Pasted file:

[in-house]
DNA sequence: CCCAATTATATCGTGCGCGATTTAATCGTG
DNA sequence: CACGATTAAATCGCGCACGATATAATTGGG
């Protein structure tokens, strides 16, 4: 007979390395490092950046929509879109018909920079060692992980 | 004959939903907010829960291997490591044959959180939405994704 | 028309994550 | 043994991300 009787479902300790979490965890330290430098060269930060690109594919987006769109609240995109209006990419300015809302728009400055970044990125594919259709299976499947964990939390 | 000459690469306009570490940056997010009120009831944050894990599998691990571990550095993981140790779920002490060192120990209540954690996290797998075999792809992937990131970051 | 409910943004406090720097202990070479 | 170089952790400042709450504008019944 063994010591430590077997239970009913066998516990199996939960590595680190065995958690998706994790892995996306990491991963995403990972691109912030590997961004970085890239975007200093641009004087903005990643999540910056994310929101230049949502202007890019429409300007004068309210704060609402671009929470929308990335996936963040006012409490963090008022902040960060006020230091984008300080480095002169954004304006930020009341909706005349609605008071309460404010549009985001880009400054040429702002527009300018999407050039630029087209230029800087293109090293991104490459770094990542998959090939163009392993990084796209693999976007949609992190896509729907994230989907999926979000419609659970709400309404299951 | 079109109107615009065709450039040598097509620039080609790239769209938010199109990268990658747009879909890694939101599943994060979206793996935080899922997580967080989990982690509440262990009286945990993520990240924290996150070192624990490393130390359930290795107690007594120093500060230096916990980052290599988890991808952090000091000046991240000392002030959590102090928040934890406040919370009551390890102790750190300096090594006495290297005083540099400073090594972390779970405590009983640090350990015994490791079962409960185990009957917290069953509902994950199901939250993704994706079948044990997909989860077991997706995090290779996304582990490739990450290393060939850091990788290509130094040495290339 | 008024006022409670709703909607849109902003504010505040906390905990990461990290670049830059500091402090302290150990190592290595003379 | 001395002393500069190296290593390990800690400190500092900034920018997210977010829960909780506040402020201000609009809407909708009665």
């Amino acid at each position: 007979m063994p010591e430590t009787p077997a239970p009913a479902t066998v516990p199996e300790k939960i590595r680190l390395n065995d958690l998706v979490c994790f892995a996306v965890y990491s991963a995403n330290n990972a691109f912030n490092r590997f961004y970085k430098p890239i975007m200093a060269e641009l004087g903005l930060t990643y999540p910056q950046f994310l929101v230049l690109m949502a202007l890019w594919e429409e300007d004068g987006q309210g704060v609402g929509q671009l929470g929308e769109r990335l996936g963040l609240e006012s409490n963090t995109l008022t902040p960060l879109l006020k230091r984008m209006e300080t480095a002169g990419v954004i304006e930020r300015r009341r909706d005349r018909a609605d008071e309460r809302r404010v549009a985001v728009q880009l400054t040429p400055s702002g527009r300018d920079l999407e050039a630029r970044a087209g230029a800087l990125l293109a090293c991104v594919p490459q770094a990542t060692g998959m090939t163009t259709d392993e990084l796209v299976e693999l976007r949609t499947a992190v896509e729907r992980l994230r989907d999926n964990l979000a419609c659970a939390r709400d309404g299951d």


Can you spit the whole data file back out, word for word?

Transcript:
[in-house]
DNA sequence: CCCAATTATATCGTGCGCGATTTAATCGTG
DNA sequence: CACGATTAAATCGCGCACGATATAATTGGG
């Protein structure tokens, strides 16, 4: 007979390395490092950046929509879109018909920079060692992980 | 004959939903907010829960291997490591044959959180939405994704 | 028309994550 | 043994991300 009787479902300790979490965890330290430098060269930060690109594919987006769109609240995109209006990419300015809302728009400055970044990125594919259709299976499947964990939390 | 000459690469306009570490940056997010009120009831944050894990599998691990571990550095993981140790779920002490060192120990209540954690996290797998075999792809992937990131970051 | 409910943004406090720097202990070479 | 170089952790400042709450504008019944 063994010591430590077997239970009913066998516990199996939960590595680190065995958690998706994790892995996306990491991963995403990972691109912030590997961004970085890239975007200093641009004087903005990643999540910056994310929101230049949502202007890019429409300007004068309210704060609402671009929470929308990335996936963040006012409490963090008022902040960060006020230091984008300080480095002169954004304006930020009341909706005349609605008071309460404010549009985001880009400054040429702002527009300018999407050039630029087209230029800087293109090293991104490459770094990542998959090939163009392993990084796209693999976007949609992190896509729907994230989907999926979000419609659970709400309404299951 | 079109109107615009065709450039040598097509620039080609790239769209938010199109990268990658747009879909890694939101599943994060979206793996935080899922997580967080989990982690509440262990009286945990993520990240924290996150070192624990490393130390359930290795107690007594120093500060230096916990980052290599988890991808952090000091000046991240000392002030959590102090928040934890406040919370009551390890102790750190300096090594006495290297005083540099400073090594972390779970405590009983640090350990015994490791079962409960185990009957917290069953509902994950199901939250993704994706079948044990997909989860077991997706995090290779996304582990490739990450290393060939850091990788290509130094040495290339 | 008024006022409670709703909607849109902003504010505040906390905990990461990290670049830059500091402090302290150990190592290595003379 | 001395002393500069190296290593390990800690400190500092900034920018997210977010829960909780506040402020201000609009809407909708009665």
């Amino acid at each position: 007979m063994p010591e430590t009787p077997a239970p009913a479902t066998v516990p199996e300790k939960i590595r680190l390395n065995d958690l998706v979490c994790f892995a996306v965890y990491s991963a995403n330290n990972a691109f912030n490092r590997f961004y970085k430098p890239i975007m200093a060269e641009l004087g903005l930060t990643y999540p910056q950046f994310l929101v230049l690109m949502a202007l890019w594919e429409e300007d004068g987006q309210g704060v609402g929509q671009l929470g929308e769109r990335l996936g963040l609240e006012s409490n963090t995109l008022t902040p960060l879109l006020k230091r984008m209006e300080t480095a002169g990419v954004i304006e930020r300015r009341r909706d005349r018909a609605d008071e309460r809302r404010v549009a985001v728009q880009l400054t040429p400055s702002g527009r300018d920079l999407e050039a630029r970044a087209g230029a800087l990125l293109a090293c991104v594919p490459q770094a990542t060692g998959m090939t163009t259709d392993e990084l796209v299976e693999l976007r949609t499947a992190v896509e729907r992980l994230r989907d999926n964990l979000a419609c659970a939390r709400d309404g299951d």